U.S. corn futures gained 1.3 per cent on Thursday on a better-than-expected export report from the U.S. government, as well as short-covering following recent declines, traders said.
“We have been down pretty hard and we are at the bottom of the trading range,” said Bill Gentry, a broker at Risk Management Commodities. “This is just a little bit of a recovery. I do not see much more than that.”
Soybean futures also rose, supported by the gains in corn and technical buying after dipping early in the trading session due to concerns about exports.
“Despite the disappointing (soybean) export sales, the traders are finding (there are) a little bit of buy stops,” said Terry Reilly, senior commodity analyst at Futures International.
Wheat futures closed lower, hitting a fresh 18-month low in their sixth straight day of declines, as traders locked in profits from early-session gains. The Argentine government’s boost to its crop outlook also weighed on the wheat market.
The benchmark Chicago Board of Trade March soft red winter wheat contract dropped two cents to $6.10-3/4 a bushel (all figures US$). On a continuous basis, front-month CBOT wheat hit its lowest level since June 15, 2012, during Thursday’s trading session.
CBOT March wheat, KCBT March hard red winter wheat and MGEX March spring wheat all hit new contract lows.
“U.S. and global crop production prospects continue with an optimistic slant, not just for 2013, but 2014 and beyond,” Matt Zeller, director of marketing information at INTL FCStone, said in a note to clients.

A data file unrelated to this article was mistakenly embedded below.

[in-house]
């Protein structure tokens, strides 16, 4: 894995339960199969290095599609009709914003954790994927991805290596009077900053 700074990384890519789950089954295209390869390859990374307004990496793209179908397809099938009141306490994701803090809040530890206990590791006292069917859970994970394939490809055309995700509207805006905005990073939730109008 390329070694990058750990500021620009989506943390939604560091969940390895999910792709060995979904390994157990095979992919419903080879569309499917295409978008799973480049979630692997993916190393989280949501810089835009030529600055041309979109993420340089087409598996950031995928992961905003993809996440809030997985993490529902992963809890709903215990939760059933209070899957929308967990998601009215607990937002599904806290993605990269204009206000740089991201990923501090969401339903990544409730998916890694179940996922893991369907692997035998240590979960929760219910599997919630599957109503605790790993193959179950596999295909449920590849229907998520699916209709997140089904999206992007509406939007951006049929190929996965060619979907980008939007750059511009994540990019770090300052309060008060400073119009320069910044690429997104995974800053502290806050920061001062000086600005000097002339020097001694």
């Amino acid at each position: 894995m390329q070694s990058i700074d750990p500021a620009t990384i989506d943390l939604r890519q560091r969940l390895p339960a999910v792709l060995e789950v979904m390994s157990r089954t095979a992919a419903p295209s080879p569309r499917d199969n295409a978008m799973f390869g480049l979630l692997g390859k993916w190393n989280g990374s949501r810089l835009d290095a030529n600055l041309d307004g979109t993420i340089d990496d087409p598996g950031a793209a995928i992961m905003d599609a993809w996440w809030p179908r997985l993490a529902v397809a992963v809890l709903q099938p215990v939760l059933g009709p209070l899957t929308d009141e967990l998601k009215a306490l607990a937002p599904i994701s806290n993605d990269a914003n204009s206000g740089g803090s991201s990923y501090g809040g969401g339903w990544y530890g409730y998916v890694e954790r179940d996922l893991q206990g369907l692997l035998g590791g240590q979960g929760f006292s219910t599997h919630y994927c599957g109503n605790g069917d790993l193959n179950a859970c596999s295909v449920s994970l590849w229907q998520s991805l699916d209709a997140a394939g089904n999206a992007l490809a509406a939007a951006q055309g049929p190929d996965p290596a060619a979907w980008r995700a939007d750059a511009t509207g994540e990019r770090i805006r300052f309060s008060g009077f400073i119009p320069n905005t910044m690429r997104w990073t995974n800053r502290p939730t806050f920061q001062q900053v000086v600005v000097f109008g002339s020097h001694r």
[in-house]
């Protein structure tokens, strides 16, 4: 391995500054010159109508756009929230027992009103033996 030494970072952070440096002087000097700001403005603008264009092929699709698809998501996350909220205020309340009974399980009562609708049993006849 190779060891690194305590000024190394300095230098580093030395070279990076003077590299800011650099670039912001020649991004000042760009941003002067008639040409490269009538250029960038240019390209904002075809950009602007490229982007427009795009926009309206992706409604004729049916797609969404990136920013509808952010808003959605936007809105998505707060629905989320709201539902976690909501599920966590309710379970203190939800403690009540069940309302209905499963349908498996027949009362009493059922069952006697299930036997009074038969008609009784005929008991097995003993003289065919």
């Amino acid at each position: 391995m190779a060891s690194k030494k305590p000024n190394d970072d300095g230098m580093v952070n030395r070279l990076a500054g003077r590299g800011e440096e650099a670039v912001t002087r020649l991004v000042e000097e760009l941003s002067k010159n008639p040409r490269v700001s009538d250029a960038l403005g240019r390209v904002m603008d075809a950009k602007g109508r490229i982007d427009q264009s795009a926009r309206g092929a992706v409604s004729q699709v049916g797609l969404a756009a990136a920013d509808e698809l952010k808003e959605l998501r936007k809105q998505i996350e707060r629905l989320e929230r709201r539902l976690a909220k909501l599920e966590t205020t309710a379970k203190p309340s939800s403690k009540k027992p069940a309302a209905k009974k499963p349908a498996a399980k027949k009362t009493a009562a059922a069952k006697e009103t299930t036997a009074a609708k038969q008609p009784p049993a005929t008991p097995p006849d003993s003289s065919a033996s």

Argentina’s agriculture ministry raised its outlook for the 2013-14 wheat crop by 500,000 tonnes, to nine million tonnes.
CBOT March corn ended up 5-1/2 cents at $4.30-1/2 a bushel and CBOT January soybeans were three cents higher at $13.27 a bushel.
Soybeans found support after briefly dipping below their 30-day moving average, a level the January contract had not fallen below since Nov. 21.
The U.S. Agriculture Department said on Thursday morning that export sales of corn for the 2013-14 marketing year were 827,100 tonnes in the latest reporting week, topping forecasts for 550,000 to 750,000 tonnes.
Wheat export sales of 656,100 tonnes also topped the range of expectations, while soybean export sales of 415,500 tonnes fell below the low end of analysts’ estimates for 700,000 to 900,000 tonnes. Soymeal export sales were a marketing year low of 77,100 tonnes, below expectations for 150,000 to 300,000 tonnes.
A broad rise in the dollar after the U.S. Federal Reserve’s decision on Wednesday to trim its aggressive bond-buying program curbed buying as it made U.S.-priced commodities more expensive internationally.
— Mark Weinraub is a Reuters correspondent covering grain futures markets from Chicago.